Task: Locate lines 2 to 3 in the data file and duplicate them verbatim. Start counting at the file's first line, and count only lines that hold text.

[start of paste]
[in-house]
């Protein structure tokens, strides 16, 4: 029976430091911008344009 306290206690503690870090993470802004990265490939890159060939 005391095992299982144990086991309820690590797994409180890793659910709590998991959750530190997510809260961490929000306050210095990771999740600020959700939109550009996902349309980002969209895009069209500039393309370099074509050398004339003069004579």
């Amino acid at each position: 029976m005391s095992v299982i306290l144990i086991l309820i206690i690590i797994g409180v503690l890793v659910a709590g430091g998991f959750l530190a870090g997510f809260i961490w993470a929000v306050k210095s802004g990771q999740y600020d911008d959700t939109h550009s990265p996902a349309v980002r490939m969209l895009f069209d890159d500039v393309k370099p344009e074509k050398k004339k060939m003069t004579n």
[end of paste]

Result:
């Protein structure tokens, strides 16, 4: 029976430091911008344009 306290206690503690870090993470802004990265490939890159060939 005391095992299982144990086991309820690590797994409180890793659910709590998991959750530190997510809260961490929000306050210095990771999740600020959700939109550009996902349309980002969209895009069209500039393309370099074509050398004339003069004579």
């Amino acid at each position: 029976m005391s095992v299982i306290l144990i086991l309820i206690i690590i797994g409180v503690l890793v659910a709590g430091g998991f959750l530190a870090g997510f809260i961490w993470a929000v306050k210095s802004g990771q999740y600020d911008d959700t939109h550009s990265p996902a349309v980002r490939m969209l895009f069209d890159d500039v393309k370099p344009e074509k050398k004339k060939m003069t004579n």